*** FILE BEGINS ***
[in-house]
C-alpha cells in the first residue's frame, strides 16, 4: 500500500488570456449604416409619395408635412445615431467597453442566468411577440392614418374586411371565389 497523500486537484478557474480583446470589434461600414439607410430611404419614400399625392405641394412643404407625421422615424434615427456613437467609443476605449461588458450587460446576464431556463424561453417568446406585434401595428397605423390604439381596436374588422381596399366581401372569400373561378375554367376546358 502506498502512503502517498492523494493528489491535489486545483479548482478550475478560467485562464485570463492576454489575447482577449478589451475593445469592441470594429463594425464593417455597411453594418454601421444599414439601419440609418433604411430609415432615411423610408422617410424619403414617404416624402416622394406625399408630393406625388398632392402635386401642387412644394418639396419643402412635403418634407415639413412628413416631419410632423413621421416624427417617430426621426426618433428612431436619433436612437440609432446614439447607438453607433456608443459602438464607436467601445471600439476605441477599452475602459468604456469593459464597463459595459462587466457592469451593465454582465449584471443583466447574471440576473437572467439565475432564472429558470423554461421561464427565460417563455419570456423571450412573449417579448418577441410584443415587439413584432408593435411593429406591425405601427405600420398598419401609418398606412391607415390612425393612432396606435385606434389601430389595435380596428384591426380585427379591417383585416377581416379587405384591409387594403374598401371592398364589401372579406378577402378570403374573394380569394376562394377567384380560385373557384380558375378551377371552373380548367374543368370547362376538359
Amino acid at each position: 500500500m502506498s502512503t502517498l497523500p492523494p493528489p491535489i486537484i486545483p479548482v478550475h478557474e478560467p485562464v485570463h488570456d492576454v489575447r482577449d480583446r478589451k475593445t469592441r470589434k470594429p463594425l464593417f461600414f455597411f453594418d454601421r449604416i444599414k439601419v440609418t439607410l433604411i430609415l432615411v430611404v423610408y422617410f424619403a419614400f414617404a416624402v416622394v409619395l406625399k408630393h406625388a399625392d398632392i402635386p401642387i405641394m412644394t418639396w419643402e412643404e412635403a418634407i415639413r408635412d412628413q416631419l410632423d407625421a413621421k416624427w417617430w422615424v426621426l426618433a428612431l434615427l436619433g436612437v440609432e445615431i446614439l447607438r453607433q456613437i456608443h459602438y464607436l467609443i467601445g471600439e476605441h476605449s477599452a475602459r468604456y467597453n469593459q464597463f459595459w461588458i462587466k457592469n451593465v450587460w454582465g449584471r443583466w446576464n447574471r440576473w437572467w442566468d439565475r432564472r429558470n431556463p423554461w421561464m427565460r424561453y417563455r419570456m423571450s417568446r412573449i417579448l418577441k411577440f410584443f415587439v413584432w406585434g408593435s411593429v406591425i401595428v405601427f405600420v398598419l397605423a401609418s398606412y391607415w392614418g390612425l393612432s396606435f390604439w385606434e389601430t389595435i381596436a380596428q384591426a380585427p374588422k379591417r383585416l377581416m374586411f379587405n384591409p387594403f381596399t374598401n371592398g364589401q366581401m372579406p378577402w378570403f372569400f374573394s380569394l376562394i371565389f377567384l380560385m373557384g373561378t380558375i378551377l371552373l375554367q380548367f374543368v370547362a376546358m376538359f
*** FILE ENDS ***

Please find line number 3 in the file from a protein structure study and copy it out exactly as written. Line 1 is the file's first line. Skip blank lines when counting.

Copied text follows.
Amino acid at each position: 500500500m502506498s502512503t502517498l497523500p492523494p493528489p491535489i486537484i486545483p479548482v478550475h478557474e478560467p485562464v485570463h488570456d492576454v489575447r482577449d480583446r478589451k475593445t469592441r470589434k470594429p463594425l464593417f461600414f455597411f453594418d454601421r449604416i444599414k439601419v440609418t439607410l433604411i430609415l432615411v430611404v423610408y422617410f424619403a419614400f414617404a416624402v416622394v409619395l406625399k408630393h406625388a399625392d398632392i402635386p401642387i405641394m412644394t418639396w419643402e412643404e412635403a418634407i415639413r408635412d412628413q416631419l410632423d407625421a413621421k416624427w417617430w422615424v426621426l426618433a428612431l434615427l436619433g436612437v440609432e445615431i446614439l447607438r453607433q456613437i456608443h459602438y464607436l467609443i467601445g471600439e476605441h476605449s477599452a475602459r468604456y467597453n469593459q464597463f459595459w461588458i462587466k457592469n451593465v450587460w454582465g449584471r443583466w446576464n447574471r440576473w437572467w442566468d439565475r432564472r429558470n431556463p423554461w421561464m427565460r424561453y417563455r419570456m423571450s417568446r412573449i417579448l418577441k411577440f410584443f415587439v413584432w406585434g408593435s411593429v406591425i401595428v405601427f405600420v398598419l397605423a401609418s398606412y391607415w392614418g390612425l393612432s396606435f390604439w385606434e389601430t389595435i381596436a380596428q384591426a380585427p374588422k379591417r383585416l377581416m374586411f379587405n384591409p387594403f381596399t374598401n371592398g364589401q366581401m372579406p378577402w378570403f372569400f374573394s380569394l376562394i371565389f377567384l380560385m373557384g373561378t380558375i378551377l371552373l375554367q380548367f374543368v370547362a376546358m376538359f